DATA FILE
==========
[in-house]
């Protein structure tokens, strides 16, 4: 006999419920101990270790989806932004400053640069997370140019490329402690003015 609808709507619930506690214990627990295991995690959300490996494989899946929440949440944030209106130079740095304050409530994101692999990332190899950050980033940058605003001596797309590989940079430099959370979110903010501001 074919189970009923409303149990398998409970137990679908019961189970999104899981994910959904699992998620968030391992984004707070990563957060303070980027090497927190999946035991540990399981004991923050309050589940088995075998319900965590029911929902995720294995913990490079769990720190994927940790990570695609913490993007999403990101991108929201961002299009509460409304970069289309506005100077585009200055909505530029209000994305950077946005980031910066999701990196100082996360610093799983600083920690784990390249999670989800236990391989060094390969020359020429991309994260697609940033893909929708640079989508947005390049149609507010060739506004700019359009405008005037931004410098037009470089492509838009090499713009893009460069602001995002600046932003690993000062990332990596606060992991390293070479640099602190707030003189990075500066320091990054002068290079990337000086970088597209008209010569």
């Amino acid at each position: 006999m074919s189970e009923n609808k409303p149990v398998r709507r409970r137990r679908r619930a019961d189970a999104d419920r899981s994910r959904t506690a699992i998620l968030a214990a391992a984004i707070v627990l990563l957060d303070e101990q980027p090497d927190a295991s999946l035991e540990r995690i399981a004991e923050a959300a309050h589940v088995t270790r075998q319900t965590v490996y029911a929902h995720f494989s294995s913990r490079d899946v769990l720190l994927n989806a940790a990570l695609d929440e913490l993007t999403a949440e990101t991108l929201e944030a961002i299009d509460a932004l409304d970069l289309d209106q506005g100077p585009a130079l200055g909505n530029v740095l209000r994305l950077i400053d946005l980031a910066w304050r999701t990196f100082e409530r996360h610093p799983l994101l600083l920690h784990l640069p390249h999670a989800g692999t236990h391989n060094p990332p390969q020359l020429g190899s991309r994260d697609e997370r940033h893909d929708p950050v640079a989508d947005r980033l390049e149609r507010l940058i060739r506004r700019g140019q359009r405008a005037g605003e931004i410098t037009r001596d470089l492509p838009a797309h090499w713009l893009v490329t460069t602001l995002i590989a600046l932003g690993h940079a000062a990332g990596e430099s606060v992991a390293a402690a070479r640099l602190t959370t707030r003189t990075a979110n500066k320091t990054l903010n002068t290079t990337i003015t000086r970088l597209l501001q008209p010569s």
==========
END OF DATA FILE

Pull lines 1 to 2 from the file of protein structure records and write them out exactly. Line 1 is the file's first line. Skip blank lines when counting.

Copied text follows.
[in-house]
């Protein structure tokens, strides 16, 4: 006999419920101990270790989806932004400053640069997370140019490329402690003015 609808709507619930506690214990627990295991995690959300490996494989899946929440949440944030209106130079740095304050409530994101692999990332190899950050980033940058605003001596797309590989940079430099959370979110903010501001 074919189970009923409303149990398998409970137990679908019961189970999104899981994910959904699992998620968030391992984004707070990563957060303070980027090497927190999946035991540990399981004991923050309050589940088995075998319900965590029911929902995720294995913990490079769990720190994927940790990570695609913490993007999403990101991108929201961002299009509460409304970069289309506005100077585009200055909505530029209000994305950077946005980031910066999701990196100082996360610093799983600083920690784990390249999670989800236990391989060094390969020359020429991309994260697609940033893909929708640079989508947005390049149609507010060739506004700019359009405008005037931004410098037009470089492509838009090499713009893009460069602001995002600046932003690993000062990332990596606060992991390293070479640099602190707030003189990075500066320091990054002068290079990337000086970088597209008209010569």